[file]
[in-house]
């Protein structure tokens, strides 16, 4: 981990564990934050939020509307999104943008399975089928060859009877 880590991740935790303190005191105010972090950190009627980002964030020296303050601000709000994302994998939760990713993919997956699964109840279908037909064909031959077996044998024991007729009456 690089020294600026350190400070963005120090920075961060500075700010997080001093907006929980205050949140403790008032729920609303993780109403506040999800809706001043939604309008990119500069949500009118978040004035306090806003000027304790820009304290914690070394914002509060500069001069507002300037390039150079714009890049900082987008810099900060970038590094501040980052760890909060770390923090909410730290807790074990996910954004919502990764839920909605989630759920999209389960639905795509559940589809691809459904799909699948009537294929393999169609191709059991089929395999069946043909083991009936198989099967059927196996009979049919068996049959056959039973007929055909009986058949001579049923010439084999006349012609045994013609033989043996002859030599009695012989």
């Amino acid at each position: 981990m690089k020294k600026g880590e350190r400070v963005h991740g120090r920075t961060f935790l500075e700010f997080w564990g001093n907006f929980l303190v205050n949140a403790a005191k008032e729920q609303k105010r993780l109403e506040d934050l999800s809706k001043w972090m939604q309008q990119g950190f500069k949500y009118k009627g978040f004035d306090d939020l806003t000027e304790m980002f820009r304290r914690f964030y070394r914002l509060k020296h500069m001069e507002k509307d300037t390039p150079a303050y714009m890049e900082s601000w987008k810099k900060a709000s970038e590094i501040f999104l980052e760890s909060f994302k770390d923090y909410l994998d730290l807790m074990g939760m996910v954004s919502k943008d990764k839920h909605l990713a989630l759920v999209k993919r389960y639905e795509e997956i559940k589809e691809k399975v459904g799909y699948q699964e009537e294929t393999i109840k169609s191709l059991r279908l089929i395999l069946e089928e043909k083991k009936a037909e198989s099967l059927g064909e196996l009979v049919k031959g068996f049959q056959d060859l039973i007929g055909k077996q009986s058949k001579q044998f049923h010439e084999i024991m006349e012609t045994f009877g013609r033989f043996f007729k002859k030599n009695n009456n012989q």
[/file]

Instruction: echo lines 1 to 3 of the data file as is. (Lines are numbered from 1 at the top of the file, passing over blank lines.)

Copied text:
[in-house]
């Protein structure tokens, strides 16, 4: 981990564990934050939020509307999104943008399975089928060859009877 880590991740935790303190005191105010972090950190009627980002964030020296303050601000709000994302994998939760990713993919997956699964109840279908037909064909031959077996044998024991007729009456 690089020294600026350190400070963005120090920075961060500075700010997080001093907006929980205050949140403790008032729920609303993780109403506040999800809706001043939604309008990119500069949500009118978040004035306090806003000027304790820009304290914690070394914002509060500069001069507002300037390039150079714009890049900082987008810099900060970038590094501040980052760890909060770390923090909410730290807790074990996910954004919502990764839920909605989630759920999209389960639905795509559940589809691809459904799909699948009537294929393999169609191709059991089929395999069946043909083991009936198989099967059927196996009979049919068996049959056959039973007929055909009986058949001579049923010439084999006349012609045994013609033989043996002859030599009695012989």
């Amino acid at each position: 981990m690089k020294k600026g880590e350190r400070v963005h991740g120090r920075t961060f935790l500075e700010f997080w564990g001093n907006f929980l303190v205050n949140a403790a005191k008032e729920q609303k105010r993780l109403e506040d934050l999800s809706k001043w972090m939604q309008q990119g950190f500069k949500y009118k009627g978040f004035d306090d939020l806003t000027e304790m980002f820009r304290r914690f964030y070394r914002l509060k020296h500069m001069e507002k509307d300037t390039p150079a303050y714009m890049e900082s601000w987008k810099k900060a709000s970038e590094i501040f999104l980052e760890s909060f994302k770390d923090y909410l994998d730290l807790m074990g939760m996910v954004s919502k943008d990764k839920h909605l990713a989630l759920v999209k993919r389960y639905e795509e997956i559940k589809e691809k399975v459904g799909y699948q699964e009537e294929t393999i109840k169609s191709l059991r279908l089929i395999l069946e089928e043909k083991k009936a037909e198989s099967l059927g064909e196996l009979v049919k031959g068996f049959q056959d060859l039973i007929g055909k077996q009986s058949k001579q044998f049923h010439e084999i024991m006349e012609t045994f009877g013609r033989f043996f007729k002859k030599n009695n009456n012989q």